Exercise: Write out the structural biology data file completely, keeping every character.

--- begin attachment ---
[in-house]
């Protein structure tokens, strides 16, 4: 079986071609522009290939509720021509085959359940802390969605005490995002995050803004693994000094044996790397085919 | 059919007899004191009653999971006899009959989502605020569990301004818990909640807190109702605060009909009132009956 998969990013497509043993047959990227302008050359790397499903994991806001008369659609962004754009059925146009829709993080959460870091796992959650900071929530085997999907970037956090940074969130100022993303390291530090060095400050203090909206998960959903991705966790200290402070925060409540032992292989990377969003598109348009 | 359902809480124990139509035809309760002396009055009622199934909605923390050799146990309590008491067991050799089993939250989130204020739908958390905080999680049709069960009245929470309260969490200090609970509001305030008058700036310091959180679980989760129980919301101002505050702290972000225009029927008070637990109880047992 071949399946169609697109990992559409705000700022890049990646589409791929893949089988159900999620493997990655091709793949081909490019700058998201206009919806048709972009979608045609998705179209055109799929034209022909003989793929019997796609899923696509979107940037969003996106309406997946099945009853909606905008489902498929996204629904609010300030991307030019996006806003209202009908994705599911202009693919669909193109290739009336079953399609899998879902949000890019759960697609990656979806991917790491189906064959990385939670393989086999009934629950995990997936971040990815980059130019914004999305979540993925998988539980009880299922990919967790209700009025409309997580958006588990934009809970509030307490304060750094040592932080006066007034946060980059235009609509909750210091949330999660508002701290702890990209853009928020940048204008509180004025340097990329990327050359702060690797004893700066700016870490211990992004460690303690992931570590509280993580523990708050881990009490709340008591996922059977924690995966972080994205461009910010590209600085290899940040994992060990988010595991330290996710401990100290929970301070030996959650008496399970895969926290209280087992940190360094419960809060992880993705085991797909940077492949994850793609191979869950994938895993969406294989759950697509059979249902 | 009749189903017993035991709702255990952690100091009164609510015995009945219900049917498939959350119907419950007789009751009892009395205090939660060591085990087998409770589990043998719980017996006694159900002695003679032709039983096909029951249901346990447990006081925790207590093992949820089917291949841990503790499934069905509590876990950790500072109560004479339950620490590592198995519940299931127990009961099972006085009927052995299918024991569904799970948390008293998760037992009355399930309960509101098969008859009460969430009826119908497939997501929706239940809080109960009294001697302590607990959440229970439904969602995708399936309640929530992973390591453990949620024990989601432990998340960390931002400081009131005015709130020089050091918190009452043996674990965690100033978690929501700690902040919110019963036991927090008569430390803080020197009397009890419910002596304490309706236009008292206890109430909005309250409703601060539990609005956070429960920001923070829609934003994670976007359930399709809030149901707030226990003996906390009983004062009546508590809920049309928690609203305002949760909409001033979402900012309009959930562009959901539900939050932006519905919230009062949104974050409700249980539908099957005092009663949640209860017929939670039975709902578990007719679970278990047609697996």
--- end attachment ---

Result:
[in-house]
């Protein structure tokens, strides 16, 4: 079986071609522009290939509720021509085959359940802390969605005490995002995050803004693994000094044996790397085919 | 059919007899004191009653999971006899009959989502605020569990301004818990909640807190109702605060009909009132009956 998969990013497509043993047959990227302008050359790397499903994991806001008369659609962004754009059925146009829709993080959460870091796992959650900071929530085997999907970037956090940074969130100022993303390291530090060095400050203090909206998960959903991705966790200290402070925060409540032992292989990377969003598109348009 | 359902809480124990139509035809309760002396009055009622199934909605923390050799146990309590008491067991050799089993939250989130204020739908958390905080999680049709069960009245929470309260969490200090609970509001305030008058700036310091959180679980989760129980919301101002505050702290972000225009029927008070637990109880047992 071949399946169609697109990992559409705000700022890049990646589409791929893949089988159900999620493997990655091709793949081909490019700058998201206009919806048709972009979608045609998705179209055109799929034209022909003989793929019997796609899923696509979107940037969003996106309406997946099945009853909606905008489902498929996204629904609010300030991307030019996006806003209202009908994705599911202009693919669909193109290739009336079953399609899998879902949000890019759960697609990656979806991917790491189906064959990385939670393989086999009934629950995990997936971040990815980059130019914004999305979540993925998988539980009880299922990919967790209700009025409309997580958006588990934009809970509030307490304060750094040592932080006066007034946060980059235009609509909750210091949330999660508002701290702890990209853009928020940048204008509180004025340097990329990327050359702060690797004893700066700016870490211990992004460690303690992931570590509280993580523990708050881990009490709340008591996922059977924690995966972080994205461009910010590209600085290899940040994992060990988010595991330290996710401990100290929970301070030996959650008496399970895969926290209280087992940190360094419960809060992880993705085991797909940077492949994850793609191979869950994938895993969406294989759950697509059979249902 | 009749189903017993035991709702255990952690100091009164609510015995009945219900049917498939959350119907419950007789009751009892009395205090939660060591085990087998409770589990043998719980017996006694159900002695003679032709039983096909029951249901346990447990006081925790207590093992949820089917291949841990503790499934069905509590876990950790500072109560004479339950620490590592198995519940299931127990009961099972006085009927052995299918024991569904799970948390008293998760037992009355399930309960509101098969008859009460969430009826119908497939997501929706239940809080109960009294001697302590607990959440229970439904969602995708399936309640929530992973390591453990949620024990989601432990998340960390931002400081009131005015709130020089050091918190009452043996674990965690100033978690929501700690902040919110019963036991927090008569430390803080020197009397009890419910002596304490309706236009008292206890109430909005309250409703601060539990609005956070429960920001923070829609934003994670976007359930399709809030149901707030226990003996906390009983004062009546508590809920049309928690609203305002949760909409001033979402900012309009959930562009959901539900939050932006519905919230009062949104974050409700249980539908099957005092009663949640209860017929939670039975709902578990007719679970278990047609697996």